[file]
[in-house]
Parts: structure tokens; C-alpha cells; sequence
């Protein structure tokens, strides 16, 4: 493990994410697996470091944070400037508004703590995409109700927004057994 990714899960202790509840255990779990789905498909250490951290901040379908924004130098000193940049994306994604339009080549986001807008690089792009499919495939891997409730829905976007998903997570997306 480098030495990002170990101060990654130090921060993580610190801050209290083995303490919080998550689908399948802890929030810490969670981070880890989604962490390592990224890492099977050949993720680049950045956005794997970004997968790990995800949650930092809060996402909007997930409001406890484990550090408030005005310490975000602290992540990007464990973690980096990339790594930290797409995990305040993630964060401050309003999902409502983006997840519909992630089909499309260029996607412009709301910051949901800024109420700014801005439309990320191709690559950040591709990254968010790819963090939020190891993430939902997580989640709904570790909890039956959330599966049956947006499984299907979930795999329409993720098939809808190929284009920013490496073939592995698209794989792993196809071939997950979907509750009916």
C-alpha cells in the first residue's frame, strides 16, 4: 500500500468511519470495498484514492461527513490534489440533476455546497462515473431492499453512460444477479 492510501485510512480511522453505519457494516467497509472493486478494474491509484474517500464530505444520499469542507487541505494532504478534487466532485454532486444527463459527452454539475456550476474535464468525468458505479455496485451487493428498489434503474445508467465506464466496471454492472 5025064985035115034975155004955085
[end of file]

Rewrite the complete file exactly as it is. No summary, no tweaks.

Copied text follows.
[in-house]
Parts: structure tokens; C-alpha cells; sequence
């Protein structure tokens, strides 16, 4: 493990994410697996470091944070400037508004703590995409109700927004057994 990714899960202790509840255990779990789905498909250490951290901040379908924004130098000193940049994306994604339009080549986001807008690089792009499919495939891997409730829905976007998903997570997306 480098030495990002170990101060990654130090921060993580610190801050209290083995303490919080998550689908399948802890929030810490969670981070880890989604962490390592990224890492099977050949993720680049950045956005794997970004997968790990995800949650930092809060996402909007997930409001406890484990550090408030005005310490975000602290992540990007464990973690980096990339790594930290797409995990305040993630964060401050309003999902409502983006997840519909992630089909499309260029996607412009709301910051949901800024109420700014801005439309990320191709690559950040591709990254968010790819963090939020190891993430939902997580989640709904570790909890039956959330599966049956947006499984299907979930795999329409993720098939809808190929284009920013490496073939592995698209794989792993196809071939997950979907509750009916």
C-alpha cells in the first residue's frame, strides 16, 4: 500500500468511519470495498484514492461527513490534489440533476455546497462515473431492499453512460444477479 492510501485510512480511522453505519457494516467497509472493486478494474491509484474517500464530505444520499469542507487541505494532504478534487466532485454532486444527463459527452454539475456550476474535464468525468458505479455496485451487493428498489434503474445508467465506464466496471454492472 5025064985035115034975155004955085